By Harriet Mallinson | Published on June 26, 2017
Olive oil is a staple of most kitchens, whether you’re cooking with it or dipping a hunk of fresh bread in a bowl of the stuff.
However, a lot of chemistry goes on in that bottle that can make or break a product, from the moment the olives are picked right up until your pour the last drop into your Bolognese sauce.
A fascinating video produced by the American Chemical Society explains all about olive oil chemistry, including how to keep yours fresh and how to best use it to give your food a flavor boost.
Olive trees thrive in the sunny climate of the Mediterranean, with olive oil considered one of the core elements of the hugely popular Mediterranean diet. Unsurprisingly, it’s the olives with higher oil content that are favored by farmers while olives harvested at different points in the season produce different flavors.
Once picked, the olives are crushed, along with the the pips, into a paste and then churned. The oil is then separated from the pulp and water – most commonly by a centrifuge.
Incredibly it takes 1000 litres of olive to make high quality olive oil. Lower quality oil use chemical solvents like hexane that help to pull every last bit of oil out of the paste, but superior oils do not use this method.
To meet the required standards of extra virgin olive oil – the most expensive and the most flavorful olive oil – there have to be no flavor defects caused by fermentation or oxidation.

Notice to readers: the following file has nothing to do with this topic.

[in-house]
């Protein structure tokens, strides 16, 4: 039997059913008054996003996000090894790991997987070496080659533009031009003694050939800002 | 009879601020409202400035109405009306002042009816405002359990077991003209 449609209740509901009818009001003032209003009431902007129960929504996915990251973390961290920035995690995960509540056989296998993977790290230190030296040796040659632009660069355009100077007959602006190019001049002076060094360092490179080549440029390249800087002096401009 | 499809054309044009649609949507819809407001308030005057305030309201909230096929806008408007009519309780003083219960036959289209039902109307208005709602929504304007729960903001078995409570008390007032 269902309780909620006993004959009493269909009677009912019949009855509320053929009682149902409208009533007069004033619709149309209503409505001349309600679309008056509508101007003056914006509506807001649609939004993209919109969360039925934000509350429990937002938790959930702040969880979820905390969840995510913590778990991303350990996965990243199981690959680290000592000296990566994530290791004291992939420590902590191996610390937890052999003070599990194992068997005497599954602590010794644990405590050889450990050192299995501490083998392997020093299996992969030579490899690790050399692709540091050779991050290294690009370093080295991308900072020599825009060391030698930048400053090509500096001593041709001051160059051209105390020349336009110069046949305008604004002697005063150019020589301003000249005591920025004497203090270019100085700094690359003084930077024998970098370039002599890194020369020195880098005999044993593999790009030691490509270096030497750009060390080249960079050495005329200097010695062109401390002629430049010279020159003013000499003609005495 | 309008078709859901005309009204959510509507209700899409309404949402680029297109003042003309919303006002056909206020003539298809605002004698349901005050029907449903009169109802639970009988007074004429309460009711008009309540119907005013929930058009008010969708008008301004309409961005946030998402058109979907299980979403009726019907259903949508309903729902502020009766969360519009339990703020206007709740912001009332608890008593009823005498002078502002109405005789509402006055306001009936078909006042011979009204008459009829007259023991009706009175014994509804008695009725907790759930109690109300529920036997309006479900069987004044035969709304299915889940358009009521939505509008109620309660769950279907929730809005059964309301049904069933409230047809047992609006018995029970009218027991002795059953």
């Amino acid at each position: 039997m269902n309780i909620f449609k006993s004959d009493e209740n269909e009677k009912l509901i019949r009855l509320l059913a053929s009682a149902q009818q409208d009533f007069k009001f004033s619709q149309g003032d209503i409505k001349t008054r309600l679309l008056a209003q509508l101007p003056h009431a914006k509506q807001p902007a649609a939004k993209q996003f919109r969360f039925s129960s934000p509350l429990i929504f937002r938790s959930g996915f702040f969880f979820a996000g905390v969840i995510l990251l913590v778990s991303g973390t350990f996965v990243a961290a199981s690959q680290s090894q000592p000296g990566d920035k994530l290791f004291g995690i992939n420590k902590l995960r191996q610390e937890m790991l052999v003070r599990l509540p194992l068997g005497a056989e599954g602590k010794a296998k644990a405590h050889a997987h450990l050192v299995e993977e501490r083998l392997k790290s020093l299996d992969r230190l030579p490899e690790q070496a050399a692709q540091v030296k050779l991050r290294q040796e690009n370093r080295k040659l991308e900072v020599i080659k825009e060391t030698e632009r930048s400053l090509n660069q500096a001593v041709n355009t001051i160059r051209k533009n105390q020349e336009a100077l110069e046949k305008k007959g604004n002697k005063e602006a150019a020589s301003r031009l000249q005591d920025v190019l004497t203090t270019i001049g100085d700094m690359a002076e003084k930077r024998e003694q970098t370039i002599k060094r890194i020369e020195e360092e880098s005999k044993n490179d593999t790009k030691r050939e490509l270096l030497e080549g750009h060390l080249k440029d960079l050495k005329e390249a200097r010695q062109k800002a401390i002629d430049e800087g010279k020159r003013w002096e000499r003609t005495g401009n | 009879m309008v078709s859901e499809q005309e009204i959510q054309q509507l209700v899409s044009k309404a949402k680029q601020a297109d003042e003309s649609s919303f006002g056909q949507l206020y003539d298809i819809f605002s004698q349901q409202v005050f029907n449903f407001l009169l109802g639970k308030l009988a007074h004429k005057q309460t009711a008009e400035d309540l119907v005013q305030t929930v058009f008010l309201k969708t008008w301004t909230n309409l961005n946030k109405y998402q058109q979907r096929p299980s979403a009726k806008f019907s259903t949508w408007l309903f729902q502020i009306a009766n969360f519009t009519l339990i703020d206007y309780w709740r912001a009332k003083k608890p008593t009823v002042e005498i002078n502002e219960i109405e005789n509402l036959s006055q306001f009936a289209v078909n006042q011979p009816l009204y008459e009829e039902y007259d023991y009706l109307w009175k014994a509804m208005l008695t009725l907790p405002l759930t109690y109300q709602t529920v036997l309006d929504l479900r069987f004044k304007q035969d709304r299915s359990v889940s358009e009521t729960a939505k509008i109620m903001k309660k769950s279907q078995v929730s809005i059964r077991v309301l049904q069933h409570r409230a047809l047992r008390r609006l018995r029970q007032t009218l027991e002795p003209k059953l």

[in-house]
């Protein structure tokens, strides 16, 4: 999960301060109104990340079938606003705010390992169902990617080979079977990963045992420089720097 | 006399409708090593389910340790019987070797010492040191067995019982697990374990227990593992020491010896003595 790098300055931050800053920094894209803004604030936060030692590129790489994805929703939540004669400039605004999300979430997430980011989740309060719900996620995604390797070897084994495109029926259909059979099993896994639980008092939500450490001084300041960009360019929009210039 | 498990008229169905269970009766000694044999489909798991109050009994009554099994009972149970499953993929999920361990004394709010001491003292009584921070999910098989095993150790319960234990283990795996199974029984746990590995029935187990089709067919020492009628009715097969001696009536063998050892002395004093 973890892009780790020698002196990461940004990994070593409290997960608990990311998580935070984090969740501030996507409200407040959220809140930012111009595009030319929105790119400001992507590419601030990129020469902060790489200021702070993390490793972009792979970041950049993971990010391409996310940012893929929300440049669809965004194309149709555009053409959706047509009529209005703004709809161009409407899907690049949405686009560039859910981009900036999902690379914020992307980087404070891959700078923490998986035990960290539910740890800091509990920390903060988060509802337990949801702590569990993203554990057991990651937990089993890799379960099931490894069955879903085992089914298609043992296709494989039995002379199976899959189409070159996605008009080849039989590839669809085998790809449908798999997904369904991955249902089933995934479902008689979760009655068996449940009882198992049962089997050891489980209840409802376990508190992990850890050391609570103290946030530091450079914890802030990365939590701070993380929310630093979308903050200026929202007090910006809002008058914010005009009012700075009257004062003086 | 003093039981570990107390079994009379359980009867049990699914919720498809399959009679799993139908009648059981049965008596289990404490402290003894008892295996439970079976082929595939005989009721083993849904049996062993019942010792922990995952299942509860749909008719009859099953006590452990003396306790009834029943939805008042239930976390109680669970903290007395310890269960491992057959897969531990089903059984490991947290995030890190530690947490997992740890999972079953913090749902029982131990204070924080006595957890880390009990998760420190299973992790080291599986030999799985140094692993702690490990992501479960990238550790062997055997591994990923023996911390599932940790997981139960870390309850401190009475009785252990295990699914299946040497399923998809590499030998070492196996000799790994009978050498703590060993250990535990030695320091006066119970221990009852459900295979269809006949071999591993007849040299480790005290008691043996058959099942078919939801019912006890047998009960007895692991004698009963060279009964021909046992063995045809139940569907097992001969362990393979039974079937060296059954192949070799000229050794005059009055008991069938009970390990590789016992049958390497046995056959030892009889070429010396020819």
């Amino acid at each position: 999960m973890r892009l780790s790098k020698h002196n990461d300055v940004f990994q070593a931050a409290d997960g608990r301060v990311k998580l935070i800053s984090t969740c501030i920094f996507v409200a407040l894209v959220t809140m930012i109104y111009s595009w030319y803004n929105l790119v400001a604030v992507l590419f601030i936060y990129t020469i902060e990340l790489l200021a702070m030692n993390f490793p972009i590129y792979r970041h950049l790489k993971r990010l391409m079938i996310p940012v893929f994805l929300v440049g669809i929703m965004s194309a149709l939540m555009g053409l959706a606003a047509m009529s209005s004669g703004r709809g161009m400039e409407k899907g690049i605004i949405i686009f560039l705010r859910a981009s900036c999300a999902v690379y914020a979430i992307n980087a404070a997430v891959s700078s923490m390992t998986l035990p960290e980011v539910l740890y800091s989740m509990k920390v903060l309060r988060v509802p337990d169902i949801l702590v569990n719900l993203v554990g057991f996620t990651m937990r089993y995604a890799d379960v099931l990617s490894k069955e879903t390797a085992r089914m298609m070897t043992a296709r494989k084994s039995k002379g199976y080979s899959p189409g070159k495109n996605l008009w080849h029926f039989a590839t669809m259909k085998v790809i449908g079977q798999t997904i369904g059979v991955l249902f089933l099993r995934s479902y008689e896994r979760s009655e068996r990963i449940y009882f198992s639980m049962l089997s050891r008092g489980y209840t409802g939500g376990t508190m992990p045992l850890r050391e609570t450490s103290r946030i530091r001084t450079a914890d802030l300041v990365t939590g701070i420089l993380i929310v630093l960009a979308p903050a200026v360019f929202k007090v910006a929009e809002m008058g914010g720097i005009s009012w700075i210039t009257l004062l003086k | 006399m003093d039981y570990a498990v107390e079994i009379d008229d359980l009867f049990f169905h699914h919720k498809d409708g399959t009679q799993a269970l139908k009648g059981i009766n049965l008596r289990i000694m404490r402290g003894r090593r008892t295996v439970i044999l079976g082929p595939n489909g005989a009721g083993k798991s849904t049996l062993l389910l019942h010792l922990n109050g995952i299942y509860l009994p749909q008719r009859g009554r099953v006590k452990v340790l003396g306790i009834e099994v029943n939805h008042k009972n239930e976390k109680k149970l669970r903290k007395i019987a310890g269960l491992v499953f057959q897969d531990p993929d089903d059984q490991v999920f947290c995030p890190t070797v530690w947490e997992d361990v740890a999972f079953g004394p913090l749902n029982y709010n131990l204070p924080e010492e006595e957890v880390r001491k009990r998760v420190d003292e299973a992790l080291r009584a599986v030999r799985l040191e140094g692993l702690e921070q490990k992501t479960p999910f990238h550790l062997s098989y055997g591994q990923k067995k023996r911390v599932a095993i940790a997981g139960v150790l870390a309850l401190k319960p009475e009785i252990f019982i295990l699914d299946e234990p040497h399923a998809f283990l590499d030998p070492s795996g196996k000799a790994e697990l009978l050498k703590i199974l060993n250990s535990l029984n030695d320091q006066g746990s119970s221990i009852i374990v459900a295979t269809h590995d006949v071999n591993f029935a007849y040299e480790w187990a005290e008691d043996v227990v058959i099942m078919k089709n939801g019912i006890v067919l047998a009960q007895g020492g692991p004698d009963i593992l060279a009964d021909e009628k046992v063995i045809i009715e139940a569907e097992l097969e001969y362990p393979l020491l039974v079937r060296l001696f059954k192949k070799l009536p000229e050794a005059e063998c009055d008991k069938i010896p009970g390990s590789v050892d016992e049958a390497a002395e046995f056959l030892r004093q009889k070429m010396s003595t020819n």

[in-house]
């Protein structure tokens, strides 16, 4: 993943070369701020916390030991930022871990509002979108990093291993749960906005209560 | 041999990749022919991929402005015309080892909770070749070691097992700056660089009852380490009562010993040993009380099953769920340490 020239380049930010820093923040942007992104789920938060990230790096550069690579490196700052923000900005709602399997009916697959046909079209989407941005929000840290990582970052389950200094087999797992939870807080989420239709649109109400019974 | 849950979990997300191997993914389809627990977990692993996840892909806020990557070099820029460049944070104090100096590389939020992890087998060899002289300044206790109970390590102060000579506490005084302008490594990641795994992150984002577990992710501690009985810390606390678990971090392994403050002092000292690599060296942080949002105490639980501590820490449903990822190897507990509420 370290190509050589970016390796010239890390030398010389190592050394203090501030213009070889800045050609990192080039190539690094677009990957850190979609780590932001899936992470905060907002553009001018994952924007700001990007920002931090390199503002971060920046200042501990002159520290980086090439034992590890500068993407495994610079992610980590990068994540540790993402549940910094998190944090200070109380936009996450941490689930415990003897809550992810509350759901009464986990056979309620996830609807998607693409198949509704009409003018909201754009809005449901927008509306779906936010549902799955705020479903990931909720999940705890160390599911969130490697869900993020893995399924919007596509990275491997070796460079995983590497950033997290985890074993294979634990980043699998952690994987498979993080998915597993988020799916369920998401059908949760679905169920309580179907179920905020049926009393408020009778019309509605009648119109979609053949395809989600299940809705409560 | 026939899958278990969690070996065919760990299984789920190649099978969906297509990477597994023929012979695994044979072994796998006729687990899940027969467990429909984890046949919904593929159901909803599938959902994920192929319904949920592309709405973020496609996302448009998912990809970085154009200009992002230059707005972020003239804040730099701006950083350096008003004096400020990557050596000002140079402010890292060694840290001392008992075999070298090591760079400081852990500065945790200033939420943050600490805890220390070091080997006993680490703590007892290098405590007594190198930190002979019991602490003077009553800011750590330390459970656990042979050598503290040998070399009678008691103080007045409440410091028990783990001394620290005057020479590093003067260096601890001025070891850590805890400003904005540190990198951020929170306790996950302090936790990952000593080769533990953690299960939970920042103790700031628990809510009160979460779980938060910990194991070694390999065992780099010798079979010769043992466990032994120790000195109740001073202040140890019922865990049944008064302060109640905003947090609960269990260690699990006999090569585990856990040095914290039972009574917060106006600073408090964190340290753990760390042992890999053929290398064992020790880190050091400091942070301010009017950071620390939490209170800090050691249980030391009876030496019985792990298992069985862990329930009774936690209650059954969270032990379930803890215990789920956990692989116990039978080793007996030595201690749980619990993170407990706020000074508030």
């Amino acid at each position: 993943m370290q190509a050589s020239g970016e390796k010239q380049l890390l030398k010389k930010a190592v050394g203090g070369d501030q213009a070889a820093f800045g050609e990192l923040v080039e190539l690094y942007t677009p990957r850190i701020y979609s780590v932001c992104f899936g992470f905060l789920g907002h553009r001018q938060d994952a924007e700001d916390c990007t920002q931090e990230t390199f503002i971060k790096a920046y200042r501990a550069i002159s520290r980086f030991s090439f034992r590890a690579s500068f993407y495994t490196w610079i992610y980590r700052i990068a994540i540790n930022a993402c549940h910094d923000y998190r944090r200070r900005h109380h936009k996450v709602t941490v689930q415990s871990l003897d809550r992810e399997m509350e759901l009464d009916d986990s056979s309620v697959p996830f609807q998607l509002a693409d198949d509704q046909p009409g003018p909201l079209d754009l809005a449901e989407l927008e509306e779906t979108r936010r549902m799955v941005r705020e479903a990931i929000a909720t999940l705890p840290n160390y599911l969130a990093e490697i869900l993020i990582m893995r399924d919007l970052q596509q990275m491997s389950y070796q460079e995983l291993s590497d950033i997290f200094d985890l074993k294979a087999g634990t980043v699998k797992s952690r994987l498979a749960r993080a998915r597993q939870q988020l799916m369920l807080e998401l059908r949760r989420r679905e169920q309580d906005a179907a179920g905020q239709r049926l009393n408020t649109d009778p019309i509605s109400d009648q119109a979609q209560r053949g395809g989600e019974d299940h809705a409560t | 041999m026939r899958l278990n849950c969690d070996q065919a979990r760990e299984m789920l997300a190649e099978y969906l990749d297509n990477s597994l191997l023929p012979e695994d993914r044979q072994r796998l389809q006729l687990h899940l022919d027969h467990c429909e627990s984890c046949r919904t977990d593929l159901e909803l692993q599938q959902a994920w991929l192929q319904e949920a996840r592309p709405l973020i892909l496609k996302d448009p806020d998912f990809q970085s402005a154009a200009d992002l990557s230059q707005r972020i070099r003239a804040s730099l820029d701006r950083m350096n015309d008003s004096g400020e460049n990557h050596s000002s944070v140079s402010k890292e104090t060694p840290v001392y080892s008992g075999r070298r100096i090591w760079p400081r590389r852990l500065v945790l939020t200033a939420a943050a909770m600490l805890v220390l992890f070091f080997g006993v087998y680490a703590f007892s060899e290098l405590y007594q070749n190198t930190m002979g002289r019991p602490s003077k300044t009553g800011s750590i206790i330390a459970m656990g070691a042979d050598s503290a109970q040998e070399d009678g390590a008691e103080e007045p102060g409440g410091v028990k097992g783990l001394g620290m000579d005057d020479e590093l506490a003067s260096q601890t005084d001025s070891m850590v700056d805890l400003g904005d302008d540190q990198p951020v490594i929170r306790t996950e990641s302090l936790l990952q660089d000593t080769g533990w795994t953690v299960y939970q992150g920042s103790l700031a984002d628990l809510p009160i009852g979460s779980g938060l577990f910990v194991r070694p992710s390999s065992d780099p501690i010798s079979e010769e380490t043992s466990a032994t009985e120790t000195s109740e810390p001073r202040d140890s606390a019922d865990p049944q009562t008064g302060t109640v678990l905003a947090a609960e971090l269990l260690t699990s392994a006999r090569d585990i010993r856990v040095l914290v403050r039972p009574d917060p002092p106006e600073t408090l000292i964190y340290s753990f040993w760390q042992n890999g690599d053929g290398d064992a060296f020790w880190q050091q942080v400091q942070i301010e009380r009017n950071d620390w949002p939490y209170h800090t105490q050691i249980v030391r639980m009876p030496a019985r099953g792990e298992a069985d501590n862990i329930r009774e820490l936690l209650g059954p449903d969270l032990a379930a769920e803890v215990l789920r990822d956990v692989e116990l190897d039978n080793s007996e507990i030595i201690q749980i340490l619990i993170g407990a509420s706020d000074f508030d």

When it comes to cooking, olive oil is a healthier alternative to refined vegetable oils as it’s rich in monounsaturated fatty acids that serve to increase the rate at which cells pull bad cholesterol out of the blood stream.
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Olive oil is loaded with antioxidants in the form of plant phenols and vitamin E which the body uses to keep free radicals in check which might otherwise cause cell damage. Amazingly, these antioxidants can actually be tasted in olive oil’s peppery notes.
At high temperatures the nutritional content can start to degrade but extra virgin olive oil can safely be used for frying, sautéing and baking (up to 400ºF) – any higher and you should use refined olive oil or vegetable oil.
Extra virgin olive oil is at its best in cold dishes or food where you want its complex flavor to come through.
A really good oil should be reminiscent of the olive grove it initially came from, so should have a grassy or a fruity flavor. An inferior oil is more likely to taste of something stored in your garage for a long time.
Focus on freshness when choosing oil rather than how expensive it is as olive oil does not age well – light and heat are the natural enemies of the oil and it can start to taste rancid over time as the fatty acids break down. The antioxidant content will decline too.
So, protect your oil from heat, light and air to help preserve it as long as possible, but try and use it up in six weeks or so to keep oxidation at a minimum. It’s also worth checking the harvest date on the bottle to ensure you’re getting the freshest stuff.
Harriet is Editor of MACROS and perfectly capable of eating an entire log of goat’s cheese in one sitting.